Saturday, February 14, 2015

If you know someone who needs to learn how to knit . . .

And don't we all? Know someone who could benefit from the patience and relaxation and optimism and calm and general well-being that knitting brings us?

I thought my daughter would forever be one of these. I did try to teach her as a child, but--my bad--I failed. My biggest mistake was to say "And so, you have 24 stitches: just try to maintain 24 stitches." She was too much of a perfectionist for that! Of course a 7 or 9 or 11 yr-old could not maintain 24 stitches!

And so I thought knitting would do that skip-a-generation thing. After all, my grandmother knit and my mother did not. Maybe my grandchildren would? I'd just have to be patient.

But then, the most amazing thing happened! One night, waiting for her to come home, I was teaching her artist/carpenter boyfriend (now her husband) to knit. She came home, looked at what he was doing, said (and I will never forget this) "I can do that," took his needles from him . . . and has been knitting ever since.

What some of you already know is that we wrote two books together. What most of you do not know is that she has been teaching beginners for 10 years! And she is amazing at it--probably because she learned relatively recently so could relate.

To my ever-lasting pleasure and pride, Craftsy has hired her to teach beginner classes. And they are wonderful! I am amazed ('though not sure why I would be) that her charm and intelligence and competence come through the camera. I am completely impressed at what she has taught herself and what she is able to teach others.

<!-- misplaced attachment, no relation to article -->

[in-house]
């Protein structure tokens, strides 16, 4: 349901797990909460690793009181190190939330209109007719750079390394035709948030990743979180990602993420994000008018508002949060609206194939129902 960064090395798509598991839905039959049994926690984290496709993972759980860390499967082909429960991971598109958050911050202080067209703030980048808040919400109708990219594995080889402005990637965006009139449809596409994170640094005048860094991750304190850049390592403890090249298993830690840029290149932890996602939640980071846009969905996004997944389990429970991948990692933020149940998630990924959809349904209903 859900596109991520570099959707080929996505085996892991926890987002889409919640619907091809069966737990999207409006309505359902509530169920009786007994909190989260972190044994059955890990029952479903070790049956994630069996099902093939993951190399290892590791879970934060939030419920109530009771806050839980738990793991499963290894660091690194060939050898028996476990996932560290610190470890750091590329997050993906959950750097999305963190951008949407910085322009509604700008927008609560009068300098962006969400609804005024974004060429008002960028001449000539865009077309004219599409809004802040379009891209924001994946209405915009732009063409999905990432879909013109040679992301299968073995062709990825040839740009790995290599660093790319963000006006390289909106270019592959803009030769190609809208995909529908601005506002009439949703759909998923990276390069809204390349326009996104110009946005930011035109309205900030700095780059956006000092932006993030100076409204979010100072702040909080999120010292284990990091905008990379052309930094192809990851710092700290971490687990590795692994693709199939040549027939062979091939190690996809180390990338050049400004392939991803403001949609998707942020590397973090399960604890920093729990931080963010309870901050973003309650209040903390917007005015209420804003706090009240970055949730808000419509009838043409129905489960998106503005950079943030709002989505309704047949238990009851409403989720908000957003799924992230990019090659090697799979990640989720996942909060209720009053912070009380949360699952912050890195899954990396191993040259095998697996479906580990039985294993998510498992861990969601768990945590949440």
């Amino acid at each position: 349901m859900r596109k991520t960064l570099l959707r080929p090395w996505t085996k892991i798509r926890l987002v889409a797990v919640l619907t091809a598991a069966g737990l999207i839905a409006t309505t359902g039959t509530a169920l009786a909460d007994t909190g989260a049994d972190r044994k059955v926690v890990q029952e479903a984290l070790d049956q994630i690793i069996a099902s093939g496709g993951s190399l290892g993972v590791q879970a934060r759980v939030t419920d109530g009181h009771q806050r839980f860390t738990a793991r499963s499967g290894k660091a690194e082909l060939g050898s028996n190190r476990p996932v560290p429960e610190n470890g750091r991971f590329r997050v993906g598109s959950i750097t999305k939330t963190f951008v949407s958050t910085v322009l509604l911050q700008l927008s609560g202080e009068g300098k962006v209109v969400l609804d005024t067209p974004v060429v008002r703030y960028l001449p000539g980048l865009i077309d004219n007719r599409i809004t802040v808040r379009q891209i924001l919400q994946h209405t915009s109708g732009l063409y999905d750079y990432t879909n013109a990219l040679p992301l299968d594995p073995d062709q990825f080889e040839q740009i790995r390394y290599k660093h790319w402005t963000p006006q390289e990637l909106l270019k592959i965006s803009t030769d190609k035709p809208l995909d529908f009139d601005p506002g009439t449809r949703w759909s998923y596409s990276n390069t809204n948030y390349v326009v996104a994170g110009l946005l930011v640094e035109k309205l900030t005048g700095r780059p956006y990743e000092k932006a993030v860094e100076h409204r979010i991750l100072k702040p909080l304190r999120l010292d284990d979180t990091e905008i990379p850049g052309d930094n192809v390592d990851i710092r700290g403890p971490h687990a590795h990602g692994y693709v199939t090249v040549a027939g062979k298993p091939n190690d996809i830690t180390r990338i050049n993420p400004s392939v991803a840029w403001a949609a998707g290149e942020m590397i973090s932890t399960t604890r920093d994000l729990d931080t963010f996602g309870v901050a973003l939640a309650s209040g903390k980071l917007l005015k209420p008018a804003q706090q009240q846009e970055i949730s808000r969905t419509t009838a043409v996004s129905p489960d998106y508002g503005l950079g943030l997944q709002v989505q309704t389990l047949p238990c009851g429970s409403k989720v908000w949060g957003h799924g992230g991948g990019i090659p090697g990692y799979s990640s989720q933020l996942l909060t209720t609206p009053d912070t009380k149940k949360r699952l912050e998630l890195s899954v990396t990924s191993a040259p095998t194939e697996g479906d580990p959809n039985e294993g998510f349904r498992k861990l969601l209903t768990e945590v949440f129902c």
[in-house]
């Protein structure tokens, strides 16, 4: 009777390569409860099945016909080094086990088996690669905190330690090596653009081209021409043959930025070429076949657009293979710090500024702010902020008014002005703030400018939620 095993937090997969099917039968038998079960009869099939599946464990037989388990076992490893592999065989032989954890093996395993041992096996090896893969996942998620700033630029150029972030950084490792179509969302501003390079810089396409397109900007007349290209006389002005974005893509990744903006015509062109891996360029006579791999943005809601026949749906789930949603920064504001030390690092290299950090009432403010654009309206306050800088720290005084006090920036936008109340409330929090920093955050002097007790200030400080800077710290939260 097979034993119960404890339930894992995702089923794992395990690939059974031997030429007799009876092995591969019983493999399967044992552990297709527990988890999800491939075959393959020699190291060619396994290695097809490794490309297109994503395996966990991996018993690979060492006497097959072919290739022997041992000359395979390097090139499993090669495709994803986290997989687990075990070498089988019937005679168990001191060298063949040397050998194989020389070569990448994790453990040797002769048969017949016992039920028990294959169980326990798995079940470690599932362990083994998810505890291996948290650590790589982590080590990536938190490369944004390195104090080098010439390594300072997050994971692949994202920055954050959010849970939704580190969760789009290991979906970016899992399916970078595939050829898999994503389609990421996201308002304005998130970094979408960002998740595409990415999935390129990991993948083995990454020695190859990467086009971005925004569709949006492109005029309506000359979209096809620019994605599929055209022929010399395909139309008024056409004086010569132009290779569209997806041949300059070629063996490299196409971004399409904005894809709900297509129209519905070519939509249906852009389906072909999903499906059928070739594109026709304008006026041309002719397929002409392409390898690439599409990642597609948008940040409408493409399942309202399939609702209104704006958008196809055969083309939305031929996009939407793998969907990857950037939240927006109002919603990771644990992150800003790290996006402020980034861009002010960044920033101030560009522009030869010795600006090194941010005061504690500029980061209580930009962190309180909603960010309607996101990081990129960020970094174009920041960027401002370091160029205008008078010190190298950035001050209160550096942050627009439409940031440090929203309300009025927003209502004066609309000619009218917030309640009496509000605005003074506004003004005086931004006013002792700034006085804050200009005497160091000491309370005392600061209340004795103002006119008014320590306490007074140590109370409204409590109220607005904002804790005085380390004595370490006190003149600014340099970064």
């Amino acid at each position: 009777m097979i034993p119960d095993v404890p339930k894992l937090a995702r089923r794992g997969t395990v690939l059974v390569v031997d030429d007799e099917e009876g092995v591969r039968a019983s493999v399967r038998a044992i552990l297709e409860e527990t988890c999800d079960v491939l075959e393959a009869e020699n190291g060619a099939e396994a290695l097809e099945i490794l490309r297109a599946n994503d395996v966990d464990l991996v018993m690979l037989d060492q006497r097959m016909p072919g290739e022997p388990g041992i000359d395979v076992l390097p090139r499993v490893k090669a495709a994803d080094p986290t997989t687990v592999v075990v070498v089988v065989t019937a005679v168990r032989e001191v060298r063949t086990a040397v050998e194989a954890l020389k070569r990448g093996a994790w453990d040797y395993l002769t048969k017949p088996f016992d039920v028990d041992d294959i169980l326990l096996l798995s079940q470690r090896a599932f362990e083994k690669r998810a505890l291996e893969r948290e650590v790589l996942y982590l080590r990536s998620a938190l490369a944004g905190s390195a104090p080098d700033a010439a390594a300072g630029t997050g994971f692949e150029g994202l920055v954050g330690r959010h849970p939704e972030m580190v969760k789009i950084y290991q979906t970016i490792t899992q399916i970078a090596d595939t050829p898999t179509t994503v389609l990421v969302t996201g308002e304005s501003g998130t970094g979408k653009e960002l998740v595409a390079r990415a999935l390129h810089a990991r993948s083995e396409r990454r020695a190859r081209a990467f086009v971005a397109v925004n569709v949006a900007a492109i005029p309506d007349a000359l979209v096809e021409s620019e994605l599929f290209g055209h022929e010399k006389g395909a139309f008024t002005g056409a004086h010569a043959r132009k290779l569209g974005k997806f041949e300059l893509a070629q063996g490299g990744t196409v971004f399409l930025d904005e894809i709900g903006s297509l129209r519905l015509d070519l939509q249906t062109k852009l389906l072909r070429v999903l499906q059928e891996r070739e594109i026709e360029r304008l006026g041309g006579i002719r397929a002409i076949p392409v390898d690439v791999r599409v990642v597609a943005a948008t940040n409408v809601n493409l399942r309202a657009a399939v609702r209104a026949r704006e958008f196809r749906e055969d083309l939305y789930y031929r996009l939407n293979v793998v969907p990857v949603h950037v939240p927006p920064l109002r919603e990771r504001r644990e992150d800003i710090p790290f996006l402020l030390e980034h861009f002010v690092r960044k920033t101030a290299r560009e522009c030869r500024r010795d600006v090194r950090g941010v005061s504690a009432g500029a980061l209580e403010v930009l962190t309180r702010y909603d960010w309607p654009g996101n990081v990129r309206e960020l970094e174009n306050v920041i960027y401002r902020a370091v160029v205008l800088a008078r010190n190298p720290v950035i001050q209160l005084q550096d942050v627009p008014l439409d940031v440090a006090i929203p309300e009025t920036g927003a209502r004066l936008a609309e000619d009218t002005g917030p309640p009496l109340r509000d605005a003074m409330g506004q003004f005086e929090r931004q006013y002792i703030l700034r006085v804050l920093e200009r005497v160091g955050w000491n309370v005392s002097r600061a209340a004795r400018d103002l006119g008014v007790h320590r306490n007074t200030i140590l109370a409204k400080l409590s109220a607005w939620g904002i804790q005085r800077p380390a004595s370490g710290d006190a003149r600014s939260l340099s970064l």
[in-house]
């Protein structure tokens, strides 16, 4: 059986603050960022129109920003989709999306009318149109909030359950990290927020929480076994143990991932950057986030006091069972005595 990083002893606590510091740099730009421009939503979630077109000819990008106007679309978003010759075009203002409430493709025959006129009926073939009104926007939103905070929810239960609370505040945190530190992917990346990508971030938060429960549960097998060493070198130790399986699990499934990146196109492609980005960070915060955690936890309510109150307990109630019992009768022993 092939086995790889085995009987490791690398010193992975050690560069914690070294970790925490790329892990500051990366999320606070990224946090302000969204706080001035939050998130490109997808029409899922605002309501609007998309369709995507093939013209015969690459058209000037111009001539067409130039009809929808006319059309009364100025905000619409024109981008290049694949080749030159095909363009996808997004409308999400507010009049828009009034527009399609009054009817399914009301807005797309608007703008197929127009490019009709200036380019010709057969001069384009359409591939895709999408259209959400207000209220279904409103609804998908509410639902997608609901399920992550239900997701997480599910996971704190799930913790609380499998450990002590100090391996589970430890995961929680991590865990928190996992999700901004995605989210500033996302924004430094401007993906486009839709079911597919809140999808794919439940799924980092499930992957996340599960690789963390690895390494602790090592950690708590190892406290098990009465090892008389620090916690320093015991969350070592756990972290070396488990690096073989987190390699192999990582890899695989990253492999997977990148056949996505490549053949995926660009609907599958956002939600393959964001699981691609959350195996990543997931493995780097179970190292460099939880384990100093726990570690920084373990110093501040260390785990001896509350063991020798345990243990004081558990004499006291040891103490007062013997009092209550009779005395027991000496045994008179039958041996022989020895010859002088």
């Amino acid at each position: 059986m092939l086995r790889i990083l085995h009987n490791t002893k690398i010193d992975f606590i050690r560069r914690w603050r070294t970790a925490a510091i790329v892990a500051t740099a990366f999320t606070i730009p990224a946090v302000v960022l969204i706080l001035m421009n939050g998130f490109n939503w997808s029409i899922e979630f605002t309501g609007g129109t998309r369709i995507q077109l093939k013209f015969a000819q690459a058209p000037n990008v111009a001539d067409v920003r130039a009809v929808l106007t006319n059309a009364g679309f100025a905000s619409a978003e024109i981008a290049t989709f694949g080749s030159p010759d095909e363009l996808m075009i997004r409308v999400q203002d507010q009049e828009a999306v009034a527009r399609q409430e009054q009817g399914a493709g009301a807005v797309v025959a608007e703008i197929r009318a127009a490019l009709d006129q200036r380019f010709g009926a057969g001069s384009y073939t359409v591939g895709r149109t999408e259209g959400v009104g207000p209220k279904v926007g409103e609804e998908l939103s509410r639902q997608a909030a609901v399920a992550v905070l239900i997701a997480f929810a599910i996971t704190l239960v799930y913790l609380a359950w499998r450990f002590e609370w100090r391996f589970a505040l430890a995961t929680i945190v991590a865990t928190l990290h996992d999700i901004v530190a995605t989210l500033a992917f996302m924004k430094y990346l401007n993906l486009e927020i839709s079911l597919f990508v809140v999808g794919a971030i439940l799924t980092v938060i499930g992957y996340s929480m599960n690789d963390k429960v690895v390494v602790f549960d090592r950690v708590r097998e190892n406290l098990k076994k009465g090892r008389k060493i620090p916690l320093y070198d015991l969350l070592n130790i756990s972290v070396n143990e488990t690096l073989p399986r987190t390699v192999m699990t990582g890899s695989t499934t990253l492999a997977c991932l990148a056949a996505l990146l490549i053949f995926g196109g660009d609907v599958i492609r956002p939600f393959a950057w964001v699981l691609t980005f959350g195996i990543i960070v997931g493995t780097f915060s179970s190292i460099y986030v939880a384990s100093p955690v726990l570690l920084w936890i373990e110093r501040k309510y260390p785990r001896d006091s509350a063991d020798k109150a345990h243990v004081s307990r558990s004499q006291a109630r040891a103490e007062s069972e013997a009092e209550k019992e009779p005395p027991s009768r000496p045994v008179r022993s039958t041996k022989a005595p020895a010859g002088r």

Here are half price links for the first two (of three) of her classes. Please pass them along to anyone who needs to learn how to knit! (I do not have good luck with these links, so you might need to copy and paste them into your browser?)

I never would have imagined this day and am so happy to share it with you!


  1. sally,
    i have your pattern for the fantastic l'enveloppe and thought i would be able to convert it to crochet on my own. alas, it's not so easy! while i know how to knit, i much prefer crochet. do you have a crochet version of this lovely pattern or can you direct me to one similar to your lovely work?
    fingers crossed.
    jd in st louis

  2. One of the first things I tried was exactly as you ask. But I could not find a crochet pattern that got any good stich to row relationship--which is essential for this piece. Plus all the fabrics I produced were too think. There is a huge difference between the drape of my knit and my crochet. But I will try again/!

  3. Looking for yarn for Basic Pullover, page 62 from Book 2: The Purl Stitch. Comment calls for Mountain Colors Homespun, but can't find it anywhere. Any suggestions?

  4. Sadly, by the time that chapter was published, 6 of 8 yarns suggested were discontinued!
    I do not know of yarns that will get that gauge, but it was a pretty thick yarn--maybe not one you would find yourself wanting to wear that much anyway?
    Here is what I suggest.
    Since the gauge is 10 stitches over 4", find a yarn that gets 20 stitches over 4", then multiply all numbers of stitches in the pattern by 2. This will work!
    OR, if you find a yarn that gets 15 stitches over 4", multiply all numbers of stitches in the pattern by 1.5--then round up to the nearest appropriate whole number (even or odd). This too will work.
    OR, if you find a yarn that gets 16.5 stitches over 4", multiply all numbers of stitches in the pattern by 1.65.
    Can you see the pattern emerging here?
    Generally, we do not worry about row gauge: that just takes care of itself!
    Try it. Once you find out how easy it is, you will not be afraid to do it!

  5. I know how to knit (and purl!) and I'm starting Einstein Coat. Throughout the book I see reference to "Touch Me." Can't figure out what this is... can I get a quick explanation? Thanks, Sally!

  6. Touch Me is a yarn--chenille type yarn wrapped around a merino wool core. Very precious and somewhat tricky to manage. But exquisite when done well!